Three Old Montreal hotels and their on-site restaurants are using empty rooms to host private dinners, with guests not needing to stay the night. Diners get a three-hour dining window, a server brings each course to their table, and the beds are removed (unless guests are staying the night).
With restaurants across the city restricted to takeout and delivery until at least January 11 due to a surge in coronavirus cases, some might call it a lockdown loophole, but Dimitri Antonopoulos, the co-owner and VP of marketing for Experience Old Montreal, the brand behind the participating hotels, says that isn’t so. “Hotel rooms are allowed, and they’re allowed room service. We don’t really see it as a grey zone,” he says. As a result, they’ve followed in the footsteps of other hotels including Quebec City’s Auberge St-Antoine with its $196, three-hour in-suite dinners and private greenhouses, and the Chateau Frontenac, though the latter has eliminated its dine-only option in favour of a dine-and-stay version for the holidays.
The restaurant-like holiday table d’hote experiences come from Hotel Place d’Armes, supplied by its on-site restaurants Brasserie 701 and Kyo Bar Japonais, Hotel Nelligan with its adjoining French bistro Verses, and Hotel William Gray with Maggie Oakes, and are available until January 2. After that, three-course menus will continue to be available on a regular basis.
One group from the same household can dine per evening in each private room, which allows cleaning staff time to prepare the room for the next evening’s guests. Guests check in at reception, choose their menu and head to the room. “All protective measures are taken,” says Antonopoulos.
Experience Old Montreal’s hotels seem to be the only places in Montreal promoting private dining without an overnight stay. Though, others are creating special room service options, including the Fairmont Queen Elizabeth with its special holiday room service menu from Marché Artisans and the Ritz-Carlton with its $635 “Ho Ho Home” package for a three-course, in-room dinner with wine pairings, but at those diners have to stay the night.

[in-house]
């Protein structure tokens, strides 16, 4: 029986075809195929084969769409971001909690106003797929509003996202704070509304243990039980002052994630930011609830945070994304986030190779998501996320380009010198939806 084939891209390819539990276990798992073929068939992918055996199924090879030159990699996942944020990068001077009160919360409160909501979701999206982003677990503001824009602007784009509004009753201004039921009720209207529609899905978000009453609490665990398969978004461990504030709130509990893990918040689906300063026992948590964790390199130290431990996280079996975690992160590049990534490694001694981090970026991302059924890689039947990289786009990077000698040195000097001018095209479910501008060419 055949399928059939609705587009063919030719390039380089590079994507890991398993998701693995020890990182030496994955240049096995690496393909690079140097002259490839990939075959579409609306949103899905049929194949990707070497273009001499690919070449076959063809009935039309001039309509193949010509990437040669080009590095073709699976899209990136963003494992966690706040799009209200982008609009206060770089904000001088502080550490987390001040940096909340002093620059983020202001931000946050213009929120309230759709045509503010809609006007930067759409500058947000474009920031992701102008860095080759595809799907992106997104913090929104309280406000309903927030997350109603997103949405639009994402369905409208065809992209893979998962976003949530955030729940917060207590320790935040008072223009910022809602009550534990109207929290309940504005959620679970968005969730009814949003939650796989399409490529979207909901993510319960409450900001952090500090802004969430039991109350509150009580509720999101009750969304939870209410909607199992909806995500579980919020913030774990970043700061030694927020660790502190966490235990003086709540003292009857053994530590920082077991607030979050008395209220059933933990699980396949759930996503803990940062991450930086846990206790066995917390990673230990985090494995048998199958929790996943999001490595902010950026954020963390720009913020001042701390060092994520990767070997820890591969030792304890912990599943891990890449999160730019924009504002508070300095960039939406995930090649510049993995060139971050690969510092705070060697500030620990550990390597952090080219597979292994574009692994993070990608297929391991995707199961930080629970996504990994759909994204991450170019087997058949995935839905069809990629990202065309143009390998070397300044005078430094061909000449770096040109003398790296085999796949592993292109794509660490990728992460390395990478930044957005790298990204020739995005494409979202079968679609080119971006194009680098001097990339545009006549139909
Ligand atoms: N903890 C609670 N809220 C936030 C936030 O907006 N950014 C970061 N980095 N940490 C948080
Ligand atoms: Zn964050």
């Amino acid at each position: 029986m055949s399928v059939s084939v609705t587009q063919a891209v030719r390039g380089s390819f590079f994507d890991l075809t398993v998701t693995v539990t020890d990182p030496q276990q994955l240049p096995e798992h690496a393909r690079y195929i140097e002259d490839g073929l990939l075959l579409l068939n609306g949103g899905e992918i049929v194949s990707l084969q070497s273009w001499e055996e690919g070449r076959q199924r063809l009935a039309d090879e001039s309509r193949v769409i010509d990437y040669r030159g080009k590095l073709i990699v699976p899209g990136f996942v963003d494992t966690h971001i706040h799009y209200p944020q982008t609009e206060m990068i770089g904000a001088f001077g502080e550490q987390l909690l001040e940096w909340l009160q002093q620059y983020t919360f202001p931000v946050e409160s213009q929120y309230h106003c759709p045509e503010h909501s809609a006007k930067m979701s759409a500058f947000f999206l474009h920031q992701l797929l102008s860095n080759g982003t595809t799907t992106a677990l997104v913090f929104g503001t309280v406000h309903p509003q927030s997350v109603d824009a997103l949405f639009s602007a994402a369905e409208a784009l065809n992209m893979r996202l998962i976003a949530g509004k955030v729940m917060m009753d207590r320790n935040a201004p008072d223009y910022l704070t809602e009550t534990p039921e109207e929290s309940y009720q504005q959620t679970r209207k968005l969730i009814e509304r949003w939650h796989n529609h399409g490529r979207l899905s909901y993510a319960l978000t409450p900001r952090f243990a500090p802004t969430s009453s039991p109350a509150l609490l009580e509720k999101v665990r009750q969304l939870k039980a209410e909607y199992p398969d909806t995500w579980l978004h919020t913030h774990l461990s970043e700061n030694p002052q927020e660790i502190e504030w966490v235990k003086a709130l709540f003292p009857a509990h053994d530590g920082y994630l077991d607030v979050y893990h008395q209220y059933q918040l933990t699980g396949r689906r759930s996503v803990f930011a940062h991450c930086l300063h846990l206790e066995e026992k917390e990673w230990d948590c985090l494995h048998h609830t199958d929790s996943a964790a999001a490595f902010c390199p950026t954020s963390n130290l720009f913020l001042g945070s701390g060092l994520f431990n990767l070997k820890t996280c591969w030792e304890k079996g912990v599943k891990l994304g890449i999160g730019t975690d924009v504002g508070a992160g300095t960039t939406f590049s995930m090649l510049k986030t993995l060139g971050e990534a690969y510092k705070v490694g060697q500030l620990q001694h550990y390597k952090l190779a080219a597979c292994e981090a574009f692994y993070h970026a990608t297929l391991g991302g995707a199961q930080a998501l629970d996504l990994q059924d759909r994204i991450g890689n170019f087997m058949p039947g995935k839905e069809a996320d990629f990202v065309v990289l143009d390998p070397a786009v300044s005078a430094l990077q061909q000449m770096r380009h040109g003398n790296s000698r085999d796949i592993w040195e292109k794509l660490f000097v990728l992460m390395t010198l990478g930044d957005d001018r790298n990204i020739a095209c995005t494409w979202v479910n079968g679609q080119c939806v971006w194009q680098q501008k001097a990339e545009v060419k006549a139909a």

Hotels offering indoor dining without an overnight stay might leave some restaurant owners with a sour taste in their mouths, but Toby Lyle of the Burgundy Lion Group isn’t upset. “We’re all pivoting, trying to figure out creative ways to make money. The hotels are suffering as much as us, if not more, because they’re not necessarily mandated closed, so they’re getting less subventions than us. I have a lot of sympathy for the hotel industry.”
Constant Mentzas of Ikanos feels similarly. “If we start wondering what’s fair and unfair I think we’ll get dizzy,” he says. “I honestly don’t find there’s any purpose to being angry at someone for doing their best. Everybody needs to take stock of what they have that works compared to others. These restaurants in hotels basically work on tourists. There’s been no tourism for quite some time. It’s easy to be annoyed at them now, but we forget what they had to go through this summer. 2021 isn’t looking much better. If they’re making a little cash on the side, good for them.”
He wishes he’d thought of partnering with hotels for meals sooner, he adds. Ikanos is now planning a special dine-and-stay menu for December 31 with the St-Sulpice Hotel for $625, which features a menu of hamachi, sea urchin, caviar, lobster, veal, truffle and foie gras.
The Hotel Place-d’Armes, Nelligan, and William Gray four-course holiday meals start at $85 plus tax. Menu offerings range from salmon gravlax, filet mignon, sushi, or olive oil-poached cod with charred lemon from Brasserie 701; to duck confit salad; an aged tomahawk steak for two; and a maple yule log cake with pecan crumble, frangipane and vanilla cream cheese mousse from Verses.
The hotels’ New Year’s Eve packages do include an overnight stay, however, and their restaurants are also offering takeout and delivery, like many others in the city.